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Ann Thorac Surg. 2000 Apr;69(4):1030-4.

Long-term safety and tolerance of silicone and self-expandable airway stents: an experimental study.

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Department of Surgery, University of Perugia Medical School, Italy.



A variety of respiratory stents are currently available, but the ideal airway prosthesis seems far from being recognized. The objective of this study was to verify safety and long-term effect on the bronchial wall of three different types of airway stents.


Twelve healthy adult sheep were divided in three groups, scheduled to receive: (1) bare self-expandable metallic stents (Gianturco); (2) silicone stents (Dumon); and (3) covered self-expandable synthetic stents (Polyflex). Insertions were performed through a rigid bronchoscope under general anesthesia. Chest roentgenogram was performed 1 and 6 months after surgery, and flexible bronchoscopy after 6 months. Twelve months postoperatively, the animals were killed and a postmortem examination was carried out.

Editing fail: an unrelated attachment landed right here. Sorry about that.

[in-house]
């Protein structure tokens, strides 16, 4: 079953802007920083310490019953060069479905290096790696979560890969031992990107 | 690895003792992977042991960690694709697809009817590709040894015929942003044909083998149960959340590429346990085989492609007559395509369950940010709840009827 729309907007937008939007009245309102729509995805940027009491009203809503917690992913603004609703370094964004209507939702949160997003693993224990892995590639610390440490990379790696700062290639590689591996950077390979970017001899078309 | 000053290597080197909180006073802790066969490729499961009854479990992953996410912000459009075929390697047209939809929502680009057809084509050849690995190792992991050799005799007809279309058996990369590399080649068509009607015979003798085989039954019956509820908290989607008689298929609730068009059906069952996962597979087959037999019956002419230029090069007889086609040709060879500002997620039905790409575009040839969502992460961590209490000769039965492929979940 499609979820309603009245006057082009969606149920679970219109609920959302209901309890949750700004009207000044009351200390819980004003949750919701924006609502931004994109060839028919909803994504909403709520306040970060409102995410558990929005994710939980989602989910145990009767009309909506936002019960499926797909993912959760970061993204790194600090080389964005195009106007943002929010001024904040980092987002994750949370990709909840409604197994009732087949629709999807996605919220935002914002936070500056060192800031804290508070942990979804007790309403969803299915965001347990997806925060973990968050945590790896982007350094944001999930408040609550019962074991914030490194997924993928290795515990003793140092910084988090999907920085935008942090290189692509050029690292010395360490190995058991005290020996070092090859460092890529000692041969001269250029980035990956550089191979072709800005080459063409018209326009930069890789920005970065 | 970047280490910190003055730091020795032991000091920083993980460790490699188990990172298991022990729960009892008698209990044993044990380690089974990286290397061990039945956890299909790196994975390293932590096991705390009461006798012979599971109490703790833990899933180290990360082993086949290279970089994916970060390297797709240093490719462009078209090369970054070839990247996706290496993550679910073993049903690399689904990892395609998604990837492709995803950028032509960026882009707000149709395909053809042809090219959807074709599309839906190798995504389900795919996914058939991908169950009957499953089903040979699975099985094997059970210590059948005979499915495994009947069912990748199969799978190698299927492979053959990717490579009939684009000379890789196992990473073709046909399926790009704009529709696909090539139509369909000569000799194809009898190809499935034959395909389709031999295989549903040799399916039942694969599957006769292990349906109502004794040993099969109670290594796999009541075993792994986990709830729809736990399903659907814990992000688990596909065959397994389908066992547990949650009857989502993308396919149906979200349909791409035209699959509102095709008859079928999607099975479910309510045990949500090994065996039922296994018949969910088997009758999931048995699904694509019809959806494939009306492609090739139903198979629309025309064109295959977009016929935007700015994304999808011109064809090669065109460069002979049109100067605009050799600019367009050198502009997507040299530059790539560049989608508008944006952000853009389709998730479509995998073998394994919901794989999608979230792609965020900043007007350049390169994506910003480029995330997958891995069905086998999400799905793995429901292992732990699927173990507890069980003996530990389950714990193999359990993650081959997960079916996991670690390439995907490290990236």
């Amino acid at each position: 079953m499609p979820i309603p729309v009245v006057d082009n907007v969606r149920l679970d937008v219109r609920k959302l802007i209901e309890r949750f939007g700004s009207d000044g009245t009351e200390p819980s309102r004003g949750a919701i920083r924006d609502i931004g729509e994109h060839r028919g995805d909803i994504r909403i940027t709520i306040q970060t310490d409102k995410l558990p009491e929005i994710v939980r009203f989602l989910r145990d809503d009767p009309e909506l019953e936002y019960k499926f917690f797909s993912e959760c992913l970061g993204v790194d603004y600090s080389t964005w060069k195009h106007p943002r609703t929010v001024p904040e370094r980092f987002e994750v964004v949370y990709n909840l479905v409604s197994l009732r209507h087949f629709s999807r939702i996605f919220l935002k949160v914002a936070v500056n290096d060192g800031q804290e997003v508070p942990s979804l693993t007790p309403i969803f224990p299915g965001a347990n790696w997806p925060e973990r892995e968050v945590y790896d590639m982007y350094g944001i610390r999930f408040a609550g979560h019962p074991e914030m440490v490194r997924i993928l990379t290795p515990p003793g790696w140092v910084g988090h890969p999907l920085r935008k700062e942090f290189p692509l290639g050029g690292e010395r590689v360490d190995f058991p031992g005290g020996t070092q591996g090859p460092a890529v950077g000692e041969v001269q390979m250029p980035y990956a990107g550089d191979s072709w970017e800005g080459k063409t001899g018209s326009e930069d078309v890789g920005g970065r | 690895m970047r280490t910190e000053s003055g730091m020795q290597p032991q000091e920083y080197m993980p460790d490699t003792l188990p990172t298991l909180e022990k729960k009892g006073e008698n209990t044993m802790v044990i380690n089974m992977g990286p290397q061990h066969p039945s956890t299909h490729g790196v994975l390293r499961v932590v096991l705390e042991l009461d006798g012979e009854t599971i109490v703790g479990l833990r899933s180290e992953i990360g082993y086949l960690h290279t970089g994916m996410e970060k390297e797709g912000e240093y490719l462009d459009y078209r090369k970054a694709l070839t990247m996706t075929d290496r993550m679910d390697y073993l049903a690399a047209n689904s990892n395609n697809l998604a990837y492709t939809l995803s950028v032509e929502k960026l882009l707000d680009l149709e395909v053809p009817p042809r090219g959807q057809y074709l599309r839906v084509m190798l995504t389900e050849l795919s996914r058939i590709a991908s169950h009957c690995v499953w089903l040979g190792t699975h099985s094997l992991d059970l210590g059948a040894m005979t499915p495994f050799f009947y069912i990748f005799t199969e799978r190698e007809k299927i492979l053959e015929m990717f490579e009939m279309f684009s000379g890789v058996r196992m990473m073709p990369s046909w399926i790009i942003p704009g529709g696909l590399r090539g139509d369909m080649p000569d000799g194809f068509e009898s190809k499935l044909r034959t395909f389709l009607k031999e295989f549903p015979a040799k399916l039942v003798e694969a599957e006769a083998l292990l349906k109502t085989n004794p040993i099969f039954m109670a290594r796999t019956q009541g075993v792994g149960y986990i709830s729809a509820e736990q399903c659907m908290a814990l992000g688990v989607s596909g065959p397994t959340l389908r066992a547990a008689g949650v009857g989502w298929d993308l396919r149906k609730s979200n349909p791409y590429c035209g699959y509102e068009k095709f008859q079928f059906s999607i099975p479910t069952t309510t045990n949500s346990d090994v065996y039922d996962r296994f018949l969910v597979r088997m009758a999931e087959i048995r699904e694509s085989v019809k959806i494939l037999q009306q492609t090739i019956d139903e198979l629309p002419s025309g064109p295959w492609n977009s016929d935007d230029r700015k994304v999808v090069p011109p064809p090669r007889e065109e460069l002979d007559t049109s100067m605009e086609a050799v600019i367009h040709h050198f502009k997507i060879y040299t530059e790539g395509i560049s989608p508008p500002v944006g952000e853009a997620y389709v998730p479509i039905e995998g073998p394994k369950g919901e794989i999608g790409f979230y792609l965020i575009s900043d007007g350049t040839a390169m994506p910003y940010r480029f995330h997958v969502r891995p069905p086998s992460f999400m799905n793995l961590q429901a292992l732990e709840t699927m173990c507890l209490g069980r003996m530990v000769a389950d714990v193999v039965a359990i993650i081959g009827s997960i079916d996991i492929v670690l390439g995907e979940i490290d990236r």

All Polyflex stents migrated during the observation period; one late migration was observed in the Dumon group. Microscopic study showed: (1) Gianturco stents: full-thickness perforation of the bronchial wall covered by a thick layer of a chronic inflammatory infiltrate. Infection by Candida at the bottom of some ulcerations; (2) Dumon stents: mild bronchial inflammation (squamous metaplasia, submucosal inflammatory infiltrates; granuloma-like infiltrates). In case of displacement, no significant changes of the previously stented bronchus occurred; and (3) Polyflex stents: no changes of the previously stented bronchi.


Gianturco stents proved unsafe in the long term, owing to the risk of severe airway wall damage. The Polyflex stent is well tolerated but presents a high migration rate. Silicone stents show several limitations but appear to be well tolerated by the host mucosa.

[Indexed for MEDLINE]

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